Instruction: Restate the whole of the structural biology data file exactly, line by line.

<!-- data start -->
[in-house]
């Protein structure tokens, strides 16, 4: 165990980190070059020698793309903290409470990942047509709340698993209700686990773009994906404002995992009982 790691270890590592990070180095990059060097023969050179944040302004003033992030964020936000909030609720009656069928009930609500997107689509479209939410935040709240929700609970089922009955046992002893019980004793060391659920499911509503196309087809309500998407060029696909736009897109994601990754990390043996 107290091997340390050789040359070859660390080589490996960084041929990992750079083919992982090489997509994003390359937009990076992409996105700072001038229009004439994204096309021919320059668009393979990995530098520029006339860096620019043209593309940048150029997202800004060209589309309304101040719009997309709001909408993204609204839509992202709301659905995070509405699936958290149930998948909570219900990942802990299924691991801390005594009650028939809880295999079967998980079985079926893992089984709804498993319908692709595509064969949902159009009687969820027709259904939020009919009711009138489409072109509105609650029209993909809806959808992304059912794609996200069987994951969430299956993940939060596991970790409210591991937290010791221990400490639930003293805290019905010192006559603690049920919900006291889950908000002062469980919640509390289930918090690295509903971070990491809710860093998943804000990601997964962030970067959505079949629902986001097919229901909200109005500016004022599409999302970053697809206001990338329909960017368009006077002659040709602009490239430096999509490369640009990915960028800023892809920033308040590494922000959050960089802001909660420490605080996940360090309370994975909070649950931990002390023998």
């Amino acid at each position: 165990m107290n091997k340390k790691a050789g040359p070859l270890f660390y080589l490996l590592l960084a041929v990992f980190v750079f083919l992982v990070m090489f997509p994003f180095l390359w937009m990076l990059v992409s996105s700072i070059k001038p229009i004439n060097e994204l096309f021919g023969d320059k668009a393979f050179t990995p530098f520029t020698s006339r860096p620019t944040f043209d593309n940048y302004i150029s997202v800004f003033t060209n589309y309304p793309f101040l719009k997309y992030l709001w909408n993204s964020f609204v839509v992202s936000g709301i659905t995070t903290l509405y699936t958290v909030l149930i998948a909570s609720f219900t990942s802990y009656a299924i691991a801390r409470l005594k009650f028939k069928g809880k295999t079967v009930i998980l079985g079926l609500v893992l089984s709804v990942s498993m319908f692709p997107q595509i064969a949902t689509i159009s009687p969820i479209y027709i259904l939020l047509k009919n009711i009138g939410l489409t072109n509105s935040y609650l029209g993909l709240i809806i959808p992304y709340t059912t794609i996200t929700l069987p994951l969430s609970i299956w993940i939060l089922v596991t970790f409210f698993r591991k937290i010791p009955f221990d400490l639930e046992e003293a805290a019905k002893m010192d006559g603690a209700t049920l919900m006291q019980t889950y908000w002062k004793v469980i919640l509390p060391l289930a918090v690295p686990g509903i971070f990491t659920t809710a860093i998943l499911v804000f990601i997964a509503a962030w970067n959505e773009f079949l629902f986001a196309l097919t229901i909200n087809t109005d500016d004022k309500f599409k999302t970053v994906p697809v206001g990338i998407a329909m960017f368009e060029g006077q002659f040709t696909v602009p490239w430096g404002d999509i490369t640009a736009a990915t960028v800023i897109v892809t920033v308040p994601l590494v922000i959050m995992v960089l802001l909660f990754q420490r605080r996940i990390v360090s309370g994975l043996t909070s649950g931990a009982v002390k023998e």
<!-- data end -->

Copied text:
[in-house]
């Protein structure tokens, strides 16, 4: 165990980190070059020698793309903290409470990942047509709340698993209700686990773009994906404002995992009982 790691270890590592990070180095990059060097023969050179944040302004003033992030964020936000909030609720009656069928009930609500997107689509479209939410935040709240929700609970089922009955046992002893019980004793060391659920499911509503196309087809309500998407060029696909736009897109994601990754990390043996 107290091997340390050789040359070859660390080589490996960084041929990992750079083919992982090489997509994003390359937009990076992409996105700072001038229009004439994204096309021919320059668009393979990995530098520029006339860096620019043209593309940048150029997202800004060209589309309304101040719009997309709001909408993204609204839509992202709301659905995070509405699936958290149930998948909570219900990942802990299924691991801390005594009650028939809880295999079967998980079985079926893992089984709804498993319908692709595509064969949902159009009687969820027709259904939020009919009711009138489409072109509105609650029209993909809806959808992304059912794609996200069987994951969430299956993940939060596991970790409210591991937290010791221990400490639930003293805290019905010192006559603690049920919900006291889950908000002062469980919640509390289930918090690295509903971070990491809710860093998943804000990601997964962030970067959505079949629902986001097919229901909200109005500016004022599409999302970053697809206001990338329909960017368009006077002659040709602009490239430096999509490369640009990915960028800023892809920033308040590494922000959050960089802001909660420490605080996940360090309370994975909070649950931990002390023998």
């Amino acid at each position: 165990m107290n091997k340390k790691a050789g040359p070859l270890f660390y080589l490996l590592l960084a041929v990992f980190v750079f083919l992982v990070m090489f997509p994003f180095l390359w937009m990076l990059v992409s996105s700072i070059k001038p229009i004439n060097e994204l096309f021919g023969d320059k668009a393979f050179t990995p530098f520029t020698s006339r860096p620019t944040f043209d593309n940048y302004i150029s997202v800004f003033t060209n589309y309304p793309f101040l719009k997309y992030l709001w909408n993204s964020f609204v839509v992202s936000g709301i659905t995070t903290l509405y699936t958290v909030l149930i998948a909570s609720f219900t990942s802990y009656a299924i691991a801390r409470l005594k009650f028939k069928g809880k295999t079967v009930i998980l079985g079926l609500v893992l089984s709804v990942s498993m319908f692709p997107q595509i064969a949902t689509i159009s009687p969820i479209y027709i259904l939020l047509k009919n009711i009138g939410l489409t072109n509105s935040y609650l029209g993909l709240i809806i959808p992304y709340t059912t794609i996200t929700l069987p994951l969430s609970i299956w993940i939060l089922v596991t970790f409210f698993r591991k937290i010791p009955f221990d400490l639930e046992e003293a805290a019905k002893m010192d006559g603690a209700t049920l919900m006291q019980t889950y908000w002062k004793v469980i919640l509390p060391l289930a918090v690295p686990g509903i971070f990491t659920t809710a860093i998943l499911v804000f990601i997964a509503a962030w970067n959505e773009f079949l629902f986001a196309l097919t229901i909200n087809t109005d500016d004022k309500f599409k999302t970053v994906p697809v206001g990338i998407a329909m960017f368009e060029g006077q002659f040709t696909v602009p490239w430096g404002d999509i490369t640009a736009a990915t960028v800023i897109v892809t920033v308040p994601l590494v922000i959050m995992v960089l802001l909660f990754q420490r605080r996940i990390v360090s309370g994975l043996t909070s649950g931990a009982v002390k023998e």